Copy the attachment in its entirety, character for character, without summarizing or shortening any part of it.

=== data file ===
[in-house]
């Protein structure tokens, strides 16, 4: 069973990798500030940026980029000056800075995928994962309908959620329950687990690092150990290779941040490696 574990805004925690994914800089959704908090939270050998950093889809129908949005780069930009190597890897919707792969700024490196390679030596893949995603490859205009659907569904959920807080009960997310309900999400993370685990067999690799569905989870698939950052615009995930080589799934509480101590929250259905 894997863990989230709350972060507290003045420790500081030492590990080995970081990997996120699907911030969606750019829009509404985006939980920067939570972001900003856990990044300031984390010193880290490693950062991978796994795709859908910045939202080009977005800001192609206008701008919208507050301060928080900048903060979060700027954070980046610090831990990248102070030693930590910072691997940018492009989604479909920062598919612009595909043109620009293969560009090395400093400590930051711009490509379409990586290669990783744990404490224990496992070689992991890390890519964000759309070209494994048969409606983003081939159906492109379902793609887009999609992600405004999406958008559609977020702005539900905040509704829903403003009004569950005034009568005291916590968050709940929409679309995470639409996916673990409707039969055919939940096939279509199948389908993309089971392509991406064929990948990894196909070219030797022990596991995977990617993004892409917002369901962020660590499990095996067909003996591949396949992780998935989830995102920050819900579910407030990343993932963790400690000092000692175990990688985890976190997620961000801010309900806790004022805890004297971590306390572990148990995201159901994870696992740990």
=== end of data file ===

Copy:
[in-house]
């Protein structure tokens, strides 16, 4: 069973990798500030940026980029000056800075995928994962309908959620329950687990690092150990290779941040490696 574990805004925690994914800089959704908090939270050998950093889809129908949005780069930009190597890897919707792969700024490196390679030596893949995603490859205009659907569904959920807080009960997310309900999400993370685990067999690799569905989870698939950052615009995930080589799934509480101590929250259905 894997863990989230709350972060507290003045420790500081030492590990080995970081990997996120699907911030969606750019829009509404985006939980920067939570972001900003856990990044300031984390010193880290490693950062991978796994795709859908910045939202080009977005800001192609206008701008919208507050301060928080900048903060979060700027954070980046610090831990990248102070030693930590910072691997940018492009989604479909920062598919612009595909043109620009293969560009090395400093400590930051711009490509379409990586290669990783744990404490224990496992070689992991890390890519964000759309070209494994048969409606983003081939159906492109379902793609887009999609992600405004999406958008559609977020702005539900905040509704829903403003009004569950005034009568005291916590968050709940929409679309995470639409996916673990409707039969055919939940096939279509199948389908993309089971392509991406064929990948990894196909070219030797022990596991995977990617993004892409917002369901962020660590499990095996067909003996591949396949992780998935989830995102920050819900579910407030990343993932963790400690000092000692175990990688985890976190997620961000801010309900806790004022805890004297971590306390572990148990995201159901994870696992740990």